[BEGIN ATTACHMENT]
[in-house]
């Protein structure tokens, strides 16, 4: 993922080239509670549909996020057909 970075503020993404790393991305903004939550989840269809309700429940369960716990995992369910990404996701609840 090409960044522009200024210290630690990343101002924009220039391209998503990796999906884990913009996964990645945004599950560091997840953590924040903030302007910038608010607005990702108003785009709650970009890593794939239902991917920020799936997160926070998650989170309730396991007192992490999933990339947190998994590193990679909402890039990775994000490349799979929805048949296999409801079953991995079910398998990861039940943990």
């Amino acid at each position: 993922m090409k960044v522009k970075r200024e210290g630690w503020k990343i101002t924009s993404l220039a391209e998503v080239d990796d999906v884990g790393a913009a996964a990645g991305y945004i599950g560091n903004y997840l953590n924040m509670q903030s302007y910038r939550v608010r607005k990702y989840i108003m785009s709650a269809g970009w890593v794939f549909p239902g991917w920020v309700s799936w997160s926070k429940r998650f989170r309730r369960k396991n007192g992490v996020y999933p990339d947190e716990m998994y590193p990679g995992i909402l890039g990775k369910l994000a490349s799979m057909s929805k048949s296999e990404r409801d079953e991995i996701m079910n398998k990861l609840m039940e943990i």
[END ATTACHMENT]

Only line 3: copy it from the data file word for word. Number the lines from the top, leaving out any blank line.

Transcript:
């Amino acid at each position: 993922m090409k960044v522009k970075r200024e210290g630690w503020k990343i101002t924009s993404l220039a391209e998503v080239d990796d999906v884990g790393a913009a996964a990645g991305y945004i599950g560091n903004y997840l953590n924040m509670q903030s302007y910038r939550v608010r607005k990702y989840i108003m785009s709650a269809g970009w890593v794939f549909p239902g991917w920020v309700s799936w997160s926070k429940r998650f989170r309730r369960k396991n007192g992490v996020y999933p990339d947190e716990m998994y590193p990679g995992i909402l890039g990775k369910l994000a490349s799979m057909s929805k048949s296999e990404r409801d079953e991995i996701m079910n398998k990861l609840m039940e943990i």